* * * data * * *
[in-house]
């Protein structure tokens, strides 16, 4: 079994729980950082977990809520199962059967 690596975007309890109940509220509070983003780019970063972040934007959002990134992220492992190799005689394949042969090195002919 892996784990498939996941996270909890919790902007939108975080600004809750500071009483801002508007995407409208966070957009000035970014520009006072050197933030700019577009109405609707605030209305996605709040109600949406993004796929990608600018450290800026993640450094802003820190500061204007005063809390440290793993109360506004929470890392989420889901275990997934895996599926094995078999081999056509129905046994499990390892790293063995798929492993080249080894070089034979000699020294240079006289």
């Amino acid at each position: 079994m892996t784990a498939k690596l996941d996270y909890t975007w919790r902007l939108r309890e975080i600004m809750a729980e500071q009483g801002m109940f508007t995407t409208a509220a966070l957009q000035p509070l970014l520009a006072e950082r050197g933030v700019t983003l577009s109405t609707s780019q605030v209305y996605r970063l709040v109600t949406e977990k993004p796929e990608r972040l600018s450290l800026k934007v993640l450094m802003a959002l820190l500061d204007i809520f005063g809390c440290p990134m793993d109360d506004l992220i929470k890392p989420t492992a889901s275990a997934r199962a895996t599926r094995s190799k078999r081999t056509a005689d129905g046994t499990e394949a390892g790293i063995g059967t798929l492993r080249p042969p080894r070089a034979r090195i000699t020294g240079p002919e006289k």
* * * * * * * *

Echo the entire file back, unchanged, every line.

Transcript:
[in-house]
């Protein structure tokens, strides 16, 4: 079994729980950082977990809520199962059967 690596975007309890109940509220509070983003780019970063972040934007959002990134992220492992190799005689394949042969090195002919 892996784990498939996941996270909890919790902007939108975080600004809750500071009483801002508007995407409208966070957009000035970014520009006072050197933030700019577009109405609707605030209305996605709040109600949406993004796929990608600018450290800026993640450094802003820190500061204007005063809390440290793993109360506004929470890392989420889901275990997934895996599926094995078999081999056509129905046994499990390892790293063995798929492993080249080894070089034979000699020294240079006289």
């Amino acid at each position: 079994m892996t784990a498939k690596l996941d996270y909890t975007w919790r902007l939108r309890e975080i600004m809750a729980e500071q009483g801002m109940f508007t995407t409208a509220a966070l957009q000035p509070l970014l520009a006072e950082r050197g933030v700019t983003l577009s109405t609707s780019q605030v209305y996605r970063l709040v109600t949406e977990k993004p796929e990608r972040l600018s450290l800026k934007v993640l450094m802003a959002l820190l500061d204007i809520f005063g809390c440290p990134m793993d109360d506004l992220i929470k890392p989420t492992a889901s275990a997934r199962a895996t599926r094995s190799k078999r081999t056509a005689d129905g046994t499990e394949a390892g790293i063995g059967t798929l492993r080249p042969p080894r070089a034979r090195i000699t020294g240079p002919e006289k």